Now I know why I felt so sad today.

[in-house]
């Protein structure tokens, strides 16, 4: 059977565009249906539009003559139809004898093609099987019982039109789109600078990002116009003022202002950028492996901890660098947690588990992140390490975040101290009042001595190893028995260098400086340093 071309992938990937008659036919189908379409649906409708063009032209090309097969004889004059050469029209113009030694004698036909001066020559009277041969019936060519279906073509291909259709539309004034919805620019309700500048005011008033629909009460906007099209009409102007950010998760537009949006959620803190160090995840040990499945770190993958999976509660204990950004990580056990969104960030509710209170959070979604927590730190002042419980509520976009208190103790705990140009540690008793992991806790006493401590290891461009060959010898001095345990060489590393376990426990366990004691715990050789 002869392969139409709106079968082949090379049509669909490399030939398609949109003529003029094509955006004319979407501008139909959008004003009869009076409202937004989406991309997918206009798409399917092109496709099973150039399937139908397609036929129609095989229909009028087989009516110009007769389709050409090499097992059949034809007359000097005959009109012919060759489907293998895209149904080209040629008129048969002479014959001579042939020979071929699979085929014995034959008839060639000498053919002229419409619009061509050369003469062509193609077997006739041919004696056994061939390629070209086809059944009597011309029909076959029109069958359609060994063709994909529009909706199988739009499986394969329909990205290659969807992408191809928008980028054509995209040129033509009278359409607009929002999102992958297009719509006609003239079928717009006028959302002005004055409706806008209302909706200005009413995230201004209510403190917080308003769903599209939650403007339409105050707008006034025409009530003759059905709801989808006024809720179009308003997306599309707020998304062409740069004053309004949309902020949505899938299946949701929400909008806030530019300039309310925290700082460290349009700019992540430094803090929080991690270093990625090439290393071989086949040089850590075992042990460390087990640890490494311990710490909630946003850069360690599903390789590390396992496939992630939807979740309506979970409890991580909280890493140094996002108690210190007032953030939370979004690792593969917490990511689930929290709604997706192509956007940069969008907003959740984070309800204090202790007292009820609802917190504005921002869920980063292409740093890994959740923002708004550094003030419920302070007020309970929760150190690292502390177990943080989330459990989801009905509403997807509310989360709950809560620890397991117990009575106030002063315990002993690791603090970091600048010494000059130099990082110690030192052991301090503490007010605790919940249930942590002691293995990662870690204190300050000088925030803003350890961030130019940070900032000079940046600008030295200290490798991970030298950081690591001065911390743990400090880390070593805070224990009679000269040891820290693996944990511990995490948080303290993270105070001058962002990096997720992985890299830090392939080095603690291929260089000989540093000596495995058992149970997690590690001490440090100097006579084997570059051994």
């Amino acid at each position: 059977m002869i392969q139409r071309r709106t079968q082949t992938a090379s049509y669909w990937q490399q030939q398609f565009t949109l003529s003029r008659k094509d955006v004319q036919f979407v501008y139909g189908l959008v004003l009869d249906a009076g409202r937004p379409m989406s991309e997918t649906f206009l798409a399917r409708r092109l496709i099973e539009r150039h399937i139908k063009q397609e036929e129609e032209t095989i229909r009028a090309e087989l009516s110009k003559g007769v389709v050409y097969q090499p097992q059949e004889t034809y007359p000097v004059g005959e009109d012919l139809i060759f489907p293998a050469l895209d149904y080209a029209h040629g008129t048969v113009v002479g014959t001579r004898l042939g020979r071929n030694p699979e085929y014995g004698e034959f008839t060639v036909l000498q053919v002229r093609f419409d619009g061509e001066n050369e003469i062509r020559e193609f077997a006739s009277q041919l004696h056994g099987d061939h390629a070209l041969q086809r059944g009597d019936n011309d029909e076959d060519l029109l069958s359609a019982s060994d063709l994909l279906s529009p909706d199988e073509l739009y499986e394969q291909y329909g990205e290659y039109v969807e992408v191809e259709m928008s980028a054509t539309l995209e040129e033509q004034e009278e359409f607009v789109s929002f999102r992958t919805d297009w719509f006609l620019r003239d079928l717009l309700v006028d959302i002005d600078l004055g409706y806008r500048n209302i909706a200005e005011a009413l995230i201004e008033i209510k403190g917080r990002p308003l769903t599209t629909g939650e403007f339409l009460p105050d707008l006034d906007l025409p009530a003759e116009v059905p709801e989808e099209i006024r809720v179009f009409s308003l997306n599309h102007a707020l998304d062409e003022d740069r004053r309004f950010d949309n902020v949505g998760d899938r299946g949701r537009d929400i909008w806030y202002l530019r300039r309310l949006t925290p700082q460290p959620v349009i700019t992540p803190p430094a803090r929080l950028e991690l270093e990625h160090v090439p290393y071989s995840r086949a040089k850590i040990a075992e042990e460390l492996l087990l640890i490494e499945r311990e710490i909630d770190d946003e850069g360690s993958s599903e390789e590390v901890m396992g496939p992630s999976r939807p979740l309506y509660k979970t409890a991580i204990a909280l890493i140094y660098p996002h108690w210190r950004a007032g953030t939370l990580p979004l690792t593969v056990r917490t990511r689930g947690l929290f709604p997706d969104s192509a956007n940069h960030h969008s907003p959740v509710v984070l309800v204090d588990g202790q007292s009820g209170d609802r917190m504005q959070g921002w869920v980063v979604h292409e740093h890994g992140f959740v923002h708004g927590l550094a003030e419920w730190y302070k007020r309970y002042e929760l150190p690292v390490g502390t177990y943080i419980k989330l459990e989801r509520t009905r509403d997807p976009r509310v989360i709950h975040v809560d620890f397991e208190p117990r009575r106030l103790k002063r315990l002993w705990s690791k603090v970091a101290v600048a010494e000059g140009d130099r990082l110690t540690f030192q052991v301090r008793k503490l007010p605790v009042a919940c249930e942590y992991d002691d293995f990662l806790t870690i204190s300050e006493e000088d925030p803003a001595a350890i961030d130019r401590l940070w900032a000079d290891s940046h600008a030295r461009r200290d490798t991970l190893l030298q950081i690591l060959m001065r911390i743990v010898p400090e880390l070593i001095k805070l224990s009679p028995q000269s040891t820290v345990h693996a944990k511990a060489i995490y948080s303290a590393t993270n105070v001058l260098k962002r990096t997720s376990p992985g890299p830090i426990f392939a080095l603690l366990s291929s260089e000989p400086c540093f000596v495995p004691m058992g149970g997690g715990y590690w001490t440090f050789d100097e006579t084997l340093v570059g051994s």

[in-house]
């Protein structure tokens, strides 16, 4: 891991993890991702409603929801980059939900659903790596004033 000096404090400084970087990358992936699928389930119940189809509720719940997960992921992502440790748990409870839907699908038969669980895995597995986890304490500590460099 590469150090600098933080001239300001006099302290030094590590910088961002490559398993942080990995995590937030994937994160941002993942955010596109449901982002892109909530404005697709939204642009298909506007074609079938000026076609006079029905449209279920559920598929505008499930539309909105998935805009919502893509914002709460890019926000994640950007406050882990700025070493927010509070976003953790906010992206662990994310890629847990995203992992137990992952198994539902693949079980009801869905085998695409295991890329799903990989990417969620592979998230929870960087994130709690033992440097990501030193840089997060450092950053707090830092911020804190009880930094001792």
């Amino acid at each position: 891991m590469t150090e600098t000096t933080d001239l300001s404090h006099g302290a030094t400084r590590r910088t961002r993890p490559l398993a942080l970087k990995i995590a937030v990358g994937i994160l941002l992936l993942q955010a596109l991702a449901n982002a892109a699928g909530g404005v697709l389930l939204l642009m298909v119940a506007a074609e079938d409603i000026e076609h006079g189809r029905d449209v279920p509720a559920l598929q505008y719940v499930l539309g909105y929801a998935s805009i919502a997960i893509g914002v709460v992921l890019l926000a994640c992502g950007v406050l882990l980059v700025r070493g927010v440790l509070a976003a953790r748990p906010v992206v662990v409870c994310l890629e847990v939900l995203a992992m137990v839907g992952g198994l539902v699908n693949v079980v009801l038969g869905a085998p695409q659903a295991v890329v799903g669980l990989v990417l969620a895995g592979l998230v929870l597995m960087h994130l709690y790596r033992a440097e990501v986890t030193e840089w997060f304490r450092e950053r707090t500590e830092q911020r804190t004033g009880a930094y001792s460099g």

Why this last day of the year I felt like a woman on her last legs. bending toward the ground, leaning toward her last appointment. Now I know why the hours were a slow procession leading to this mound of snow, and why as I went to rest here I looked at the sky as if I'd never seen it before. Lying here, I have no trouble imagining the woman who's been everywhere and says Enough in four languages: English, Italian, Baby, and Silence. Her body, always so prone to pain, now feels celestial, feels like nothing but what six or seven stars imply. So peaceful to lie down and not be afraid of all the degrees below zero. So good to forget trudging through the blizzard that erased everything once familiar to her. Now that she's over the hill she's becoming part of it. Back in the house my thoughts empty out, they drift from room to room. From next door comes a fuzzy piano: music to be ninety by, broken hip music, music of the wispy hair, and a cloud that inches from eye to eye. I love this largo movement somebody's put on an ancient phonograph. Even with the eyes closed it doesn't sound like a dirge at all. And instead of the woeful moon rising, I see a good woman sneaking under a dirty apron ice cream for her punished grandchildren. She sports a puckered grin toothless as an infant's that a prankster of a son is making fun of, but lovingly, and the horned fist quick to curse him, but lovingly. I can hear the cracked dinner bell of a voice calling out for the last time, and the small bird that survived a paralyzing storm to roost in an old woman's throat, to nest in her wordlessness through every kind of bad weather. And now I hear that high-pitched hoot of hers ringing in the new year. A laugh that always was a slap in the face of gloom. From "Terra Firma" (Copper Canyon Press: $10; 96 pp.). copyright 1990 by Thomas Centolella. Reprinted by permission of the publisher.